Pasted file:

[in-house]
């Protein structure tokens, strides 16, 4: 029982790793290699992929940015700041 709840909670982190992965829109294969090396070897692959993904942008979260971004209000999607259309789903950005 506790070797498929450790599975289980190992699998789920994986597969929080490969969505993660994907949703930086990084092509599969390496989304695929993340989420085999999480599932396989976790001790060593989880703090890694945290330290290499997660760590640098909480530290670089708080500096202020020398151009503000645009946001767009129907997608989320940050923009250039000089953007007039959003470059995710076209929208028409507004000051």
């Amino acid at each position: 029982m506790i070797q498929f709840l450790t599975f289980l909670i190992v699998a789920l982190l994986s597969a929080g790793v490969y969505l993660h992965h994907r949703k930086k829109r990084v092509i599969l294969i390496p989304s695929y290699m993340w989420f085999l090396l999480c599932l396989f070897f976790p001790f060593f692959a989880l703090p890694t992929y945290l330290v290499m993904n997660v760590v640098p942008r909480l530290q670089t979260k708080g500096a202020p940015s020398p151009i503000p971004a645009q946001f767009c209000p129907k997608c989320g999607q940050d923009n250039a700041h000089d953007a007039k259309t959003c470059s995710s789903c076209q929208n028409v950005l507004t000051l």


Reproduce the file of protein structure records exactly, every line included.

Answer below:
[in-house]
């Protein structure tokens, strides 16, 4: 029982790793290699992929940015700041 709840909670982190992965829109294969090396070897692959993904942008979260971004209000999607259309789903950005 506790070797498929450790599975289980190992699998789920994986597969929080490969969505993660994907949703930086990084092509599969390496989304695929993340989420085999999480599932396989976790001790060593989880703090890694945290330290290499997660760590640098909480530290670089708080500096202020020398151009503000645009946001767009129907997608989320940050923009250039000089953007007039959003470059995710076209929208028409507004000051």
């Amino acid at each position: 029982m506790i070797q498929f709840l450790t599975f289980l909670i190992v699998a789920l982190l994986s597969a929080g790793v490969y969505l993660h992965h994907r949703k930086k829109r990084v092509i599969l294969i390496p989304s695929y290699m993340w989420f085999l090396l999480c599932l396989f070897f976790p001790f060593f692959a989880l703090p890694t992929y945290l330290v290499m993904n997660v760590v640098p942008r909480l530290q670089t979260k708080g500096a202020p940015s020398p151009i503000p971004a645009q946001f767009c209000p129907k997608c989320g999607q940050d923009n250039a700041h000089d953007a007039k259309t959003c470059s995710s789903c076209q929208n028409v950005l507004t000051l």